Edward M. Boxer (UK) 1822-1898 – https://en.m.wikipedia.org/wiki/Edward_Mounier_Boxer

Centerfire Cartridges – https://en.m.wikipedia.org/wiki/Centerfire_ammunition

Mercury Fulminate – https://en.m.wikipedia.org/wiki/Mercury(II)_fulminate#

Potassium Perchlorate – https://en.m.wikipedia.org/wiki/Potassium_perchlorate#

Potassium Chlorate – https://en.m.wikipedia.org/wiki/Potassium_chlorate#

Lead Styphnate – https://en.m.wikipedia.org/wiki/Lead_styphnate#

Lead Thiocyanate – https://en.m.wikipedia.org/wiki/Lead(II)_thiocyanate#

RWS Ammunition Research and Development – https://rws-munition.de/en/rws-hunting-area/about-us/research-and-development/the-primer.html



Pete

LE – Science – OSINT.
On a mission to make all of my guns as quiet as possible.
Pete.M@staff.thefirearmblog.com


Advertisement

  • Adam D.

    Fantastic post, thanks a lot!
    These really important posts should be collected in a separate menu/tab here on TFB so we can refer to them later on without having to browse through search results.
    All of the posts recently concerning “basic 101 firearms knowledge” contain awesome information: suppressors, ammo studies, mechanisms etc.

    • Jeremy Nettles

      What he said. It’s tough to make a website that’s both an effective daily reader and an effective reference tool, but the content is the biggest hurdle there, and lately TFB has been delivering well enough to make this worth a try, I think.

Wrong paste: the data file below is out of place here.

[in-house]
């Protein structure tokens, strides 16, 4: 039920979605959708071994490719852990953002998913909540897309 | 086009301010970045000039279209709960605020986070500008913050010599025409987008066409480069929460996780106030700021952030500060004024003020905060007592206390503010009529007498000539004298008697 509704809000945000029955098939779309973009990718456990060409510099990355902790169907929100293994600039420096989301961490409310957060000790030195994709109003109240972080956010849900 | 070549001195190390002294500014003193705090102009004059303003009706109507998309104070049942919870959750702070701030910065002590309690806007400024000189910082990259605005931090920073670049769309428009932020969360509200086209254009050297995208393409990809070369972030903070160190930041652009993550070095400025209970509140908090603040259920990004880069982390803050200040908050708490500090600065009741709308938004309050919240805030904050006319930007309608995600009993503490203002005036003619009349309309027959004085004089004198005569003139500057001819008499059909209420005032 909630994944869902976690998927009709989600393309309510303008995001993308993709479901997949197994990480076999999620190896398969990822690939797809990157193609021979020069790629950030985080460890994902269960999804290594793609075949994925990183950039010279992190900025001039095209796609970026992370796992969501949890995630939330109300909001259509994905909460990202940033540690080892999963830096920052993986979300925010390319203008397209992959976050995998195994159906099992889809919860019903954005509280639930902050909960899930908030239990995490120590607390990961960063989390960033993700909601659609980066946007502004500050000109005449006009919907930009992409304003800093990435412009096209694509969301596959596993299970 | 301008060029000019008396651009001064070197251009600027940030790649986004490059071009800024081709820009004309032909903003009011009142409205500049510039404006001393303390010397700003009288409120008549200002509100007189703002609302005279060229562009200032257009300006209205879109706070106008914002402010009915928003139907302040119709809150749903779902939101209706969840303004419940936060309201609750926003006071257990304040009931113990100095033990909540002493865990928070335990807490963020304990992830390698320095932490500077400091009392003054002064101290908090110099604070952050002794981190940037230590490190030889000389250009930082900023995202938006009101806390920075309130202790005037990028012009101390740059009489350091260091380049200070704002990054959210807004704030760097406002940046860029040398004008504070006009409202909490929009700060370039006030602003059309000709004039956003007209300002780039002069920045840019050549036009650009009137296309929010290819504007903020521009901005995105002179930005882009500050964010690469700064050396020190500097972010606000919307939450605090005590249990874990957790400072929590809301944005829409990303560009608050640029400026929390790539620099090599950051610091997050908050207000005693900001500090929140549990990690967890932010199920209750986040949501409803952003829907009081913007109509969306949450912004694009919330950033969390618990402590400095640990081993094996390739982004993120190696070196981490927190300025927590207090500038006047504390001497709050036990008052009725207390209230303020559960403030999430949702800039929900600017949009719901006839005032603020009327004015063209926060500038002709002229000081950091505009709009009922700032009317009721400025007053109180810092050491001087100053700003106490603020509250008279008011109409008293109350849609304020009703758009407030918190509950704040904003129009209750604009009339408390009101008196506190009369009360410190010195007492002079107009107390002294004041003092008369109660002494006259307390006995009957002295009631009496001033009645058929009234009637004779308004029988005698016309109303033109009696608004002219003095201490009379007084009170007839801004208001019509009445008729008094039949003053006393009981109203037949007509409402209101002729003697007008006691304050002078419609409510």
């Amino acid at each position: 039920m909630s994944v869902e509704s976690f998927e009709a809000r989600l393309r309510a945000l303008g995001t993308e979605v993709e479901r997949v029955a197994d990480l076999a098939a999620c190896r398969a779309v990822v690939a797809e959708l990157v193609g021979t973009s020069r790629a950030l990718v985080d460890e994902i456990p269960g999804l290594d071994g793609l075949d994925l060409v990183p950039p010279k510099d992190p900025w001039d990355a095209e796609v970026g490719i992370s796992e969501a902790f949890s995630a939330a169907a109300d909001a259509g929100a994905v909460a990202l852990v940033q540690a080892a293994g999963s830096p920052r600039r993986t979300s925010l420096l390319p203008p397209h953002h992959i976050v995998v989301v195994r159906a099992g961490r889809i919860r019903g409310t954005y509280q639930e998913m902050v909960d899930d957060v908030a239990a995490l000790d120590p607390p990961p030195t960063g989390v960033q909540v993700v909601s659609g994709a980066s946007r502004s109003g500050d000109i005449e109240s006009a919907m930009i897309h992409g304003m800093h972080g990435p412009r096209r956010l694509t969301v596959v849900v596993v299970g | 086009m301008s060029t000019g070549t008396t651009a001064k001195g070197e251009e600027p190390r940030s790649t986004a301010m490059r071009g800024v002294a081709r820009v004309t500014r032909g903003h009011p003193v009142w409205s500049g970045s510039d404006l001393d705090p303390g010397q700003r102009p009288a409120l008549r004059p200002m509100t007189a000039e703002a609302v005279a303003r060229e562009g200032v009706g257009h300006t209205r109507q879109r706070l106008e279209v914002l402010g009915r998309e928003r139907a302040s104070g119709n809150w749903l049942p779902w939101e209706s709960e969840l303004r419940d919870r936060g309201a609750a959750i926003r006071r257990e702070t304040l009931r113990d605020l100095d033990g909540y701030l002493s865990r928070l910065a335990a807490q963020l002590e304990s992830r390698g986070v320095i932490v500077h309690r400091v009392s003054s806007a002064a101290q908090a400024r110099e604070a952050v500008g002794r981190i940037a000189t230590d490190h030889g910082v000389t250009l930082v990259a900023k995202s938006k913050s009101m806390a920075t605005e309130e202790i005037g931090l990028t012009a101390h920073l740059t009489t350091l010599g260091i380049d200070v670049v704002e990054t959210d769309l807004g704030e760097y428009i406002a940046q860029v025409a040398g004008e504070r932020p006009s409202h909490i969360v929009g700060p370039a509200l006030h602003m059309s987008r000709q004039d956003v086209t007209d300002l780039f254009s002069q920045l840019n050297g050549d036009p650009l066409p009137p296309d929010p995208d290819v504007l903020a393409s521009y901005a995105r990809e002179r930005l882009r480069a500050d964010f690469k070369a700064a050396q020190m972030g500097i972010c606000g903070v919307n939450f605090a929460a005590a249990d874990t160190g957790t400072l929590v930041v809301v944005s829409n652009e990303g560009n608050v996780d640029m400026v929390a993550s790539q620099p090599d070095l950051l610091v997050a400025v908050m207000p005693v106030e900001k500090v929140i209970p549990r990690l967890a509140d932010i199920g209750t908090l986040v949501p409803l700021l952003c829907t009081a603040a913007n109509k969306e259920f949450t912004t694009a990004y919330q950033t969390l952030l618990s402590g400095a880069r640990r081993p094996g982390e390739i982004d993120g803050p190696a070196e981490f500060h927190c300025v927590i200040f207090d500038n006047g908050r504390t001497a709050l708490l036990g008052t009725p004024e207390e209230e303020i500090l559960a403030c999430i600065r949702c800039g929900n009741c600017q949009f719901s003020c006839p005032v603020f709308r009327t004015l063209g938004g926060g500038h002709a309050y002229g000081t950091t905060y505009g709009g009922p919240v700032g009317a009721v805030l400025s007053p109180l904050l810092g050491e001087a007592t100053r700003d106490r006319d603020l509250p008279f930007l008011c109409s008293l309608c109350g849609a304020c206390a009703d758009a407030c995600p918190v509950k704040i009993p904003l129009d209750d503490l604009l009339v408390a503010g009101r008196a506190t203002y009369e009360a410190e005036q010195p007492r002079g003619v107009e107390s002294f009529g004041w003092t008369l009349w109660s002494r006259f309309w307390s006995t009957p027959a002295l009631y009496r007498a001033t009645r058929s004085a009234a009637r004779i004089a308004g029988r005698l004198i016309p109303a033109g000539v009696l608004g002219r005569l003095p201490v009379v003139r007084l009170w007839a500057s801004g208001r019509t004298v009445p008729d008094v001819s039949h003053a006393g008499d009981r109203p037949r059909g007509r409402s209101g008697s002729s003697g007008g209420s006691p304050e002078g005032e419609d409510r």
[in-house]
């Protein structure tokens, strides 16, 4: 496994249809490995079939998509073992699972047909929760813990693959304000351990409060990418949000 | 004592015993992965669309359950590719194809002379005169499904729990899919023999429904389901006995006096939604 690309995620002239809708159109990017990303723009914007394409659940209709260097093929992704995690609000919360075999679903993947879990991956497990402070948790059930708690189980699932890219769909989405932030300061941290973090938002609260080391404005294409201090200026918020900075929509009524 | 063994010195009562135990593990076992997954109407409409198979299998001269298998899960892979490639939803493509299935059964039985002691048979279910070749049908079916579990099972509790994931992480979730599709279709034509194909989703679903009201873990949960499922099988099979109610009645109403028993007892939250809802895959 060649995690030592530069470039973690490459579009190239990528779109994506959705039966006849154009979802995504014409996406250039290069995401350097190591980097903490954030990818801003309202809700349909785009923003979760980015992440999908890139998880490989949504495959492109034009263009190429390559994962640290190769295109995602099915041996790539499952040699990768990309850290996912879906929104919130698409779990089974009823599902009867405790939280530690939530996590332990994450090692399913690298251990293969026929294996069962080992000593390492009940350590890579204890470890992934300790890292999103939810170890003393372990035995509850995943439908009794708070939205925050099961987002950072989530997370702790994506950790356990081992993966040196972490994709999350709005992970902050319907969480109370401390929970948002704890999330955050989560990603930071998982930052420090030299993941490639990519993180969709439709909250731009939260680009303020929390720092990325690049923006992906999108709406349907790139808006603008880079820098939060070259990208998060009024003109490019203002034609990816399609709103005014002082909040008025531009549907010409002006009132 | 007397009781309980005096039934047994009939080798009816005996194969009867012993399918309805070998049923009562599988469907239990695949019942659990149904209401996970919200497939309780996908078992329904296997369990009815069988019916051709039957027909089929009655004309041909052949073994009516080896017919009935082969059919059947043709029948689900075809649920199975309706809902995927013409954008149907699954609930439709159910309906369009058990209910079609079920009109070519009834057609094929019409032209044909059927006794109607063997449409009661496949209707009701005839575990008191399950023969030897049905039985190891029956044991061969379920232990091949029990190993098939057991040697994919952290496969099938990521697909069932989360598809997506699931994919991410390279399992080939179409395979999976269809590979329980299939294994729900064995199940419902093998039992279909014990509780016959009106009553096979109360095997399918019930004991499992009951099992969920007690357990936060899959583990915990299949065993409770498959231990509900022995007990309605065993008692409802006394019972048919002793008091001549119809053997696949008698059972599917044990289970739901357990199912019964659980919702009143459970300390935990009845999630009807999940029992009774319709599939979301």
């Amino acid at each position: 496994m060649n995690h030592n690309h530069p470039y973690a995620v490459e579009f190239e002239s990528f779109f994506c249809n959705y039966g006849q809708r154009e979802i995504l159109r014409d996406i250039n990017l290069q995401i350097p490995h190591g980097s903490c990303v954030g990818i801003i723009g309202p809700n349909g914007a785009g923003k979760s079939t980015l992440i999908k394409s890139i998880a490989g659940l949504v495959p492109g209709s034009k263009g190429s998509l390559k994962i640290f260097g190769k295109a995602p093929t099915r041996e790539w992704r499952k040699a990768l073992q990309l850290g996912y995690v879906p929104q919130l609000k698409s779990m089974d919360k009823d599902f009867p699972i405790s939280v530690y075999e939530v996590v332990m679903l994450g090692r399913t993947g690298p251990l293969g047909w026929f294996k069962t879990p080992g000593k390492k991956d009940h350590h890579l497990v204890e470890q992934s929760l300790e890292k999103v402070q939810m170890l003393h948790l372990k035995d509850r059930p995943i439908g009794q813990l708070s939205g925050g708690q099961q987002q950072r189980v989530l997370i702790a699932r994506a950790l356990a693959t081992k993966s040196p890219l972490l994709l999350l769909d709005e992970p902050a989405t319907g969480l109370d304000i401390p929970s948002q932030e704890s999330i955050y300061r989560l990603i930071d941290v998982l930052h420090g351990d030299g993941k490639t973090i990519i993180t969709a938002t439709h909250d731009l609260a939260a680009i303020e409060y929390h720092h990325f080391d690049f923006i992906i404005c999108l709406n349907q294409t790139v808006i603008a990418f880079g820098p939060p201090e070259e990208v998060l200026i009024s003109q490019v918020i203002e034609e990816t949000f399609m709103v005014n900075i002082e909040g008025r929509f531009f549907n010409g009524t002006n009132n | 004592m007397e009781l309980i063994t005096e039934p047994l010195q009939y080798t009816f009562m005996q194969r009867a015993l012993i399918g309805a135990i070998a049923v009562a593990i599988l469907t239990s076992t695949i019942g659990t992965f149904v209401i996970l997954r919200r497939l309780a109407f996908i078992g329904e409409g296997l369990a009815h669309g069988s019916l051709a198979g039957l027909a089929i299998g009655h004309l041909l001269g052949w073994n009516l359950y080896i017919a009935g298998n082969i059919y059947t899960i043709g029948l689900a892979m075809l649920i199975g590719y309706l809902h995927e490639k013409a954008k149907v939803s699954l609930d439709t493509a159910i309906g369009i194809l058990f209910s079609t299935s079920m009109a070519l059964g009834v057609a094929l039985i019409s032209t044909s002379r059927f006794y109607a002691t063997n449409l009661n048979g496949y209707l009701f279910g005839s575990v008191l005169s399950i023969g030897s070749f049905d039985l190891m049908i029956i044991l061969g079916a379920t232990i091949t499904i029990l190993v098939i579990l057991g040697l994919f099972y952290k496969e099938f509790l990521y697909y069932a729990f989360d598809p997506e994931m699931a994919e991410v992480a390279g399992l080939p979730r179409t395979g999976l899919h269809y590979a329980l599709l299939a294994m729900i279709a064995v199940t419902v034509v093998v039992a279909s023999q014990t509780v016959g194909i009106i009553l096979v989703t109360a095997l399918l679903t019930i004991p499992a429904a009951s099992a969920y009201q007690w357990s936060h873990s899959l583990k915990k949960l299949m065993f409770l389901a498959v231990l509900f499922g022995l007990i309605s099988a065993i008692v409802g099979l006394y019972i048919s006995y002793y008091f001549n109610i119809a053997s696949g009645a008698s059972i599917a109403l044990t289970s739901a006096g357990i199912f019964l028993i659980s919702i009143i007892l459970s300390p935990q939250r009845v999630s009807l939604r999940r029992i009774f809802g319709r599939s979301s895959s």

• PK

    …what, no link to the paper by W. Marshall Thompson, Ph.D.? Hang on, I’m e-mailing it over right now.

  • Tim

    When I was a young teenager, I reloaded hundreds of shotgun shells for trap shooting. I took one of those primers, put it in a vice and tapped on the top with a nail and hammer. I think the anvil is still embedded in my thumb. All these years later and I didn’t know what it was called. Boy, did that hurt. Good article.

    • Ed Forney

      Want a even bigger bang ? Take a muzzle loader cap, put it on smooth concrete, then hit it square on with a sledge hammer.

  • truthsayer

    Edifying. Thank you.

  • Jeremy Nettles

    Wow, three comments so far? I expect better from the TFB crowd!

    Very good précis—I didn’t realize “Boxer primed” was a slight misnomer. However, it’s a bit silly to say the replacements for the toxic chemicals in primers “don’t exactly sound organic,” since, well, they ARE organic compounds…as are most of the other hazardous materials listed. Just because something is organic doesn’t mean it’s good for you!

    • Pete – TFB Writer

      Touché – good point!

      I was going for the “Whole Foods Organic” rather than the carbon-based organic.

  • AD

    I found that to be one of the most interesting articles posted in a long time.

  • ColBatguano

    What is the shelf life on primers? For primers stored in a cool, clean, dry environment, how long can I expect them to work?